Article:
Through collaboration between health researchers and the strategic clinical network, and using principles of the knowledge-to-action cycle, we identified barriers to and facilitators of diabetes care using data from a patient survey and a provider focus group (5 primary care physicians and 1 diabetes educator). In addition, we identified best evidence from a systematic review of quality improvement initiatives in diabetes. This information was reviewed at a multistakeholder workshop where potential quality improvement initiatives were considered at various service levels.
A pilot survey involving 59 patients with diabetes and a focus group of primary care and allied health care providers identified several important barriers to optimal outcomes in diabetes care, including patient-level financial barriers to care and difficulty navigating the health system. Our collaborative discussion using the knowledge-to-action cycle prioritized feasible, evidence-based interventions to improve outcomes for patients with diabetes, including enabling care by allied health care providers and creating clear care maps and processes for system navigation.
We identified important barriers to achieving optimal outcomes in diabetes that may be overcome through the use of evidence-based quality improvement interventions. As recommended within the knowledge-to-action cycle, future research is required to determine whether program implementation improves outcomes and is cost-effective.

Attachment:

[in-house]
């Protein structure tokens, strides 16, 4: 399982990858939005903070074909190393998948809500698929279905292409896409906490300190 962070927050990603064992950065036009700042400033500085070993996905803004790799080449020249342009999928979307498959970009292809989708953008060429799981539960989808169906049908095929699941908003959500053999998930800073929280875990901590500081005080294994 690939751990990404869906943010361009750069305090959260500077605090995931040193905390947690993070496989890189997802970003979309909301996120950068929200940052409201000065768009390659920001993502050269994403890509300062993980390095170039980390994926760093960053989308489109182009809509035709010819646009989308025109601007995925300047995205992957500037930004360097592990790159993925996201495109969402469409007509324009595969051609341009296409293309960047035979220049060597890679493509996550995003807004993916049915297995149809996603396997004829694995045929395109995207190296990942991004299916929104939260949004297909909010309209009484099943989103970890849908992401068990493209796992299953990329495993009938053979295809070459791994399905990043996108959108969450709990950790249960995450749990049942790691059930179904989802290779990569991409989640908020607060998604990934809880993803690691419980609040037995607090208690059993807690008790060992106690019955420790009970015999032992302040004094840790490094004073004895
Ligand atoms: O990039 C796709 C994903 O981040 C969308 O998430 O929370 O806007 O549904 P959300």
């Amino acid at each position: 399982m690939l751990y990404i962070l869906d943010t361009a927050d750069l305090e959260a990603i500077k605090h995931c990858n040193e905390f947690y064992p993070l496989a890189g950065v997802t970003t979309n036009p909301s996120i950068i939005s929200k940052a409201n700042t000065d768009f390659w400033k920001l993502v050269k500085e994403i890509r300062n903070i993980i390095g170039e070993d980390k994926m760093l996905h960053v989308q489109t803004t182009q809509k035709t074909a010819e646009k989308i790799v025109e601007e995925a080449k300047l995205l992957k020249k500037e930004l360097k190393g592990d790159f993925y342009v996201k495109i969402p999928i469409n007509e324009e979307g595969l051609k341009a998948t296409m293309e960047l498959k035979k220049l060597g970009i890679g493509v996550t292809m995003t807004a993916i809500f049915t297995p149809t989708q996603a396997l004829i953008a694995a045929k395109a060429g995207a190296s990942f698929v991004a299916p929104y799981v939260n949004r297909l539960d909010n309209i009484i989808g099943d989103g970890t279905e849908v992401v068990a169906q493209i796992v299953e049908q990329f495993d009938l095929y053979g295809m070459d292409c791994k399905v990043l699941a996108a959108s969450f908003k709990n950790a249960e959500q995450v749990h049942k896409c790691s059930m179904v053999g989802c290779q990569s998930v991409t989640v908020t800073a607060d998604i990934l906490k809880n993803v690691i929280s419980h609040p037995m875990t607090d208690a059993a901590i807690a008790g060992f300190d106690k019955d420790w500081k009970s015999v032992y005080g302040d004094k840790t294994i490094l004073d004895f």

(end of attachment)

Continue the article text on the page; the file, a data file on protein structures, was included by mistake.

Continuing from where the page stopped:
PMCID: PMC3985932  PMID: 25077116
5.  Approach to economic evaluation in primary care 
Canadian Family Physician  2013;59(6):619-627.
To present an overview of the methods of economic evaluation in health care, using examples of studies applicable to primary care.
Sources of information
The main concepts discussed in this article were derived from expert opinion and substantiated with well respected textbooks and comprehensive Canadian guidelines. Examples of cost-effectiveness estimates were taken from the published literature.
Main message
We describe the basic principles of economic evaluation and provide an introduction to its interpretation, using examples of studies applicable to primary care.
A basic understanding of health economics will allow primary care practitioners to begin to incorporate economic data, including that from economic evaluations when they are available, into resource planning for their practices.
PMCID: PMC3681445  PMID: 23766042
6.  Enrolment in primary care networks: impact on outcomes and processes of care for patients with diabetes 
Primary care networks are a newer model of primary care that focuses on improved access to care and the use of multidisciplinary teams for patients with chronic disease. We sought to determine the association between enrolment in primary care networks and the care and outcomes of patients with diabetes.
We used administrative health care data to study the care and outcomes of patients with incident and prevalent diabetes separately. For patients with prevalent diabetes, we compared those whose care was managed by physicians who were or were not in a primary care network using propensity score matching. For patients with incident diabetes, we studied a cohort before and after primary care networks were established. Each cohort was further divided based on whether or not patients were cared for by physicians enrolled in a network. Our primary outcome was admissions to hospital or visits to emergency departments for ambulatory care sensitive conditions specific to diabetes.